If the problem is that an odd number is so much better than an even number, why not 7?
I like this comment too, from Humperdink:
"Shorthanded" is a classic hockey term. One team is down a player, which results in the opposing team having a man (or woman) advantage, appropriately named a "power play". When the shorthanded time frame ends, both teams are at "even strength".Once you visualize the Supreme Court as 2 teams playing against each other competitively, then it's the odd number that is the problem. The liberals have been playing short-handed for — what? — a quarter century? I'm counting from the year Clarence Thomas replaced Thurgood Marshall.
With the Supreme Court, I would prefer the even strength situation, as opposed to a power play. Maybe we would get less highly partisan rulings. Let the lower courts have their fun.
By the way:
The new Smithsonian National Museum of African-American History and Culture treats conservative Supreme Court Justice Clarence Thomas like a mere footnote while heralding the woman who accused him of sexual harassment, Anita Hill....Ah, yes. 1991, the year America got its consciousness raised on the subject of sexual harassment awareness. 7 years later, we got our consciousness lowered.
ADDED: The special ice hockey meaning of "short-handed" goes back only to 1939, according to the unlinkable Oxford English Dictionary. The oldest meaning of the word is "Niggardly, mean; inefficient, ineffective," as in "My Hostesse was not short, either handed, or witted" (1622). Second-oldest is how I think of the word: "Lacking a full complement of ‘hands’, undermanned, understaffed."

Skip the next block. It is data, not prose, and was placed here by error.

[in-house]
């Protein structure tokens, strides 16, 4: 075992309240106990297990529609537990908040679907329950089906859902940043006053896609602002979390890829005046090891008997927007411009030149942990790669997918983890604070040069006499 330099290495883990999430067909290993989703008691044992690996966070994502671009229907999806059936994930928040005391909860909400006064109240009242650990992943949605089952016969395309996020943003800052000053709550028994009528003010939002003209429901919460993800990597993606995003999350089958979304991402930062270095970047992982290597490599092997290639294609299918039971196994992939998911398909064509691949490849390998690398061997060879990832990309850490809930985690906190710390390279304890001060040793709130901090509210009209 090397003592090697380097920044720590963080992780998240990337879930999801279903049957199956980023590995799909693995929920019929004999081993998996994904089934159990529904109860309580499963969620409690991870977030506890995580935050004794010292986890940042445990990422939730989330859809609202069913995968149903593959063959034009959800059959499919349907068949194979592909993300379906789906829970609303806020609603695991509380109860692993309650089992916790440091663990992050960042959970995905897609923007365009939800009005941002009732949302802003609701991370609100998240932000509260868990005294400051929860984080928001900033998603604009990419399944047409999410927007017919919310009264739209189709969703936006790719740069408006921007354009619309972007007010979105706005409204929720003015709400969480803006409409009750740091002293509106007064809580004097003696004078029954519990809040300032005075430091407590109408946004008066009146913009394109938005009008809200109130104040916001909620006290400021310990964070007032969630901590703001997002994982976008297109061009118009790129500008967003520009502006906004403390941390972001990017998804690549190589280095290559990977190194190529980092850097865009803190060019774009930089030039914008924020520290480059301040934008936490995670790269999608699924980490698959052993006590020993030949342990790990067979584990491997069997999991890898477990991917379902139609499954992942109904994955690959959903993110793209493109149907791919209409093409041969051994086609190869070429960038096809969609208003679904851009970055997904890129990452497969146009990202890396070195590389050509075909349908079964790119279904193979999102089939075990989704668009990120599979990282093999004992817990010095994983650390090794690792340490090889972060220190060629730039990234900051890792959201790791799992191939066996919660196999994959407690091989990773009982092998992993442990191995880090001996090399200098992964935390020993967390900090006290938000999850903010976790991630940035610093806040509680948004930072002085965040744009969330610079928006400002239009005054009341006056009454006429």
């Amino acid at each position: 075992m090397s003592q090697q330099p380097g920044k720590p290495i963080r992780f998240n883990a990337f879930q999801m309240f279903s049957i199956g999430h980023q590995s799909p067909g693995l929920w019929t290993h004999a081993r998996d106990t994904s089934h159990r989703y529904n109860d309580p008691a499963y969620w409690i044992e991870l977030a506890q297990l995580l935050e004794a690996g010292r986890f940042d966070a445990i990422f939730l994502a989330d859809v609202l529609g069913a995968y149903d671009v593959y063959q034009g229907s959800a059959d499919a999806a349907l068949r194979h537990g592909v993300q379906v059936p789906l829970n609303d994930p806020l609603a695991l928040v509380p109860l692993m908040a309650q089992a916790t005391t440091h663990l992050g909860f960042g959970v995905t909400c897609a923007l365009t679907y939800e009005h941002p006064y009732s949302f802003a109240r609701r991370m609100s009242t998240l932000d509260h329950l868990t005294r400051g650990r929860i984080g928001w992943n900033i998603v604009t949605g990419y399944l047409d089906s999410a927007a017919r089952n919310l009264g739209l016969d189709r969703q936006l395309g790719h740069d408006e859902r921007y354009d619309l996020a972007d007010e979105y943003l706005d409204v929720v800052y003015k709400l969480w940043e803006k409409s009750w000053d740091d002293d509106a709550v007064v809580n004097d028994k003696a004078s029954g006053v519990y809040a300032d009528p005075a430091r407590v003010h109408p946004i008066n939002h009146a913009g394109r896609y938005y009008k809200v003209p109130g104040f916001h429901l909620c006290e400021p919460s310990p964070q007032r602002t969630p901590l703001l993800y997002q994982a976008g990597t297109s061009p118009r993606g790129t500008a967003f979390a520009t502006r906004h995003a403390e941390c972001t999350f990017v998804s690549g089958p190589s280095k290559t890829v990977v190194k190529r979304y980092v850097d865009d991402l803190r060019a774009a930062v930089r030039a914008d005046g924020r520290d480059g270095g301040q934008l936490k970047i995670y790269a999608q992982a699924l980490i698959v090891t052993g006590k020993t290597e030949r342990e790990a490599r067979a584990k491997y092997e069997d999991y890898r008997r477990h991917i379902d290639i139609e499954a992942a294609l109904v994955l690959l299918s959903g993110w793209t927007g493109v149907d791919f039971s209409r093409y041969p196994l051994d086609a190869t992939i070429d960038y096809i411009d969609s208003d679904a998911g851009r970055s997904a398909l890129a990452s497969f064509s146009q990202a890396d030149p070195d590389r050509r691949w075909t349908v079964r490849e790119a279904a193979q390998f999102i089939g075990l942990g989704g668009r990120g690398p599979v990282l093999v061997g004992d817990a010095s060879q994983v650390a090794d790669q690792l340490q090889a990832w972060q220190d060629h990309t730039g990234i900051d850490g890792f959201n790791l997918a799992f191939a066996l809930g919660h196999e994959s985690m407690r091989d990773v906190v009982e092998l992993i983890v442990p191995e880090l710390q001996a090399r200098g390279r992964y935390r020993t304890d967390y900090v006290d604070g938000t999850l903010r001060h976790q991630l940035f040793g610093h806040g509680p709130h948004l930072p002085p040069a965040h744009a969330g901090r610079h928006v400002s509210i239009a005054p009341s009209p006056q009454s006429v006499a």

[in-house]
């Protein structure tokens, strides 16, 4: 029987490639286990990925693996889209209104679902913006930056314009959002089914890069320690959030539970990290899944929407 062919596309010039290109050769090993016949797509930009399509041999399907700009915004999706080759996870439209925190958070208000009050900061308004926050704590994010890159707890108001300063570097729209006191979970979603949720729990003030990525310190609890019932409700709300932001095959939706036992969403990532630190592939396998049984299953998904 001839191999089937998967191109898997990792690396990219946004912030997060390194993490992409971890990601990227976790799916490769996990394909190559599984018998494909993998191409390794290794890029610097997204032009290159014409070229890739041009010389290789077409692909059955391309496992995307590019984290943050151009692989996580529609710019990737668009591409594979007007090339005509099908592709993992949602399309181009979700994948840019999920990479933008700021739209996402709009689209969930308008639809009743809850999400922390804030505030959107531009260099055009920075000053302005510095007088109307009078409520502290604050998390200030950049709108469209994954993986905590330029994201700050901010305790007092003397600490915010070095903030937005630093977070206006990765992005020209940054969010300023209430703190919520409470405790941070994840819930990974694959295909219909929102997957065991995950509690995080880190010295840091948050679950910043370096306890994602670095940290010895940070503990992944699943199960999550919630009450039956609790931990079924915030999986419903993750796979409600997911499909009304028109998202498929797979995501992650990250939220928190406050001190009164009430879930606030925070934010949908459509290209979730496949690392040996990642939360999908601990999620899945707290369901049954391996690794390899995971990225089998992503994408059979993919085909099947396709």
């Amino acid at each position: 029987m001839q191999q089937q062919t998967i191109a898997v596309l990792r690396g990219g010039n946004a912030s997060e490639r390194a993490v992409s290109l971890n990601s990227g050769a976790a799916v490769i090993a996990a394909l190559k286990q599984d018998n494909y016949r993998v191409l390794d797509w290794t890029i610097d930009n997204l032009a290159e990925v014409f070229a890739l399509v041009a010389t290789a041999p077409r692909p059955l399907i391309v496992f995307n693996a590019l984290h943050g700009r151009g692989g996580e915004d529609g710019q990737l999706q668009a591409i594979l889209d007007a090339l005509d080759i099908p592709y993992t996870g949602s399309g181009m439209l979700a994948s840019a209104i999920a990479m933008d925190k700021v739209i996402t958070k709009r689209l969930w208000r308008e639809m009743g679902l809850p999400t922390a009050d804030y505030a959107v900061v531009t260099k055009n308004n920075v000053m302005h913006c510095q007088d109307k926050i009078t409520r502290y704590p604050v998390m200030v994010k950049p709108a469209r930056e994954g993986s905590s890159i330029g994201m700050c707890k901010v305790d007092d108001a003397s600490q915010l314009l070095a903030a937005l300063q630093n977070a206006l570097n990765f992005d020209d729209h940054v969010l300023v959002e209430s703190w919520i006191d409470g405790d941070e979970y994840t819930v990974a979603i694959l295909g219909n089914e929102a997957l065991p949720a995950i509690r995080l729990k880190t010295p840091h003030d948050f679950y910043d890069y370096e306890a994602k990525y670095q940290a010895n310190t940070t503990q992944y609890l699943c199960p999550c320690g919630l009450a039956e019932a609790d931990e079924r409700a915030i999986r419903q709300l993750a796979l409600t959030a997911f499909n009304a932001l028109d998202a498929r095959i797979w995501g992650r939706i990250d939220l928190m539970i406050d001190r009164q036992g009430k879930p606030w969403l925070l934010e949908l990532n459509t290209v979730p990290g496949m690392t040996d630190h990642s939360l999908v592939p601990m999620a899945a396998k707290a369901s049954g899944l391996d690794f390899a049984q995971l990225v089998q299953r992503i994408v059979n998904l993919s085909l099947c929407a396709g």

And I want to say that I think it would be terrible for the Court to have a locked-in 5-Justice liberal or conservative majority. What we have had for the last 2 or 3 decades has been 2 minority factions with 1 or 2 swing voters. Now, these swing voters — O'Connor and Kennedy — could be characterized as conservative. They were, of course, appointed by a conservative President, Ronald Reagan. But conservative Presidents don't necessarily produce conservative Justices. Justice Souter showed that very well.
It has been tiresome dealing with 5-4 decisions determined by a swing voter, what with the absurd attention to how Justice Kennedy thinks about things. Much as I would like to move beyond this era of Supreme Court decision-making, I don't like the idea of a predictable 5-person majority on either the conservative or the liberal side.
I would not mind staying with an 8-person Court, where majorities require the 2 sides to find ways to come together and produce some legal thinking that would feel more like law and less like politics.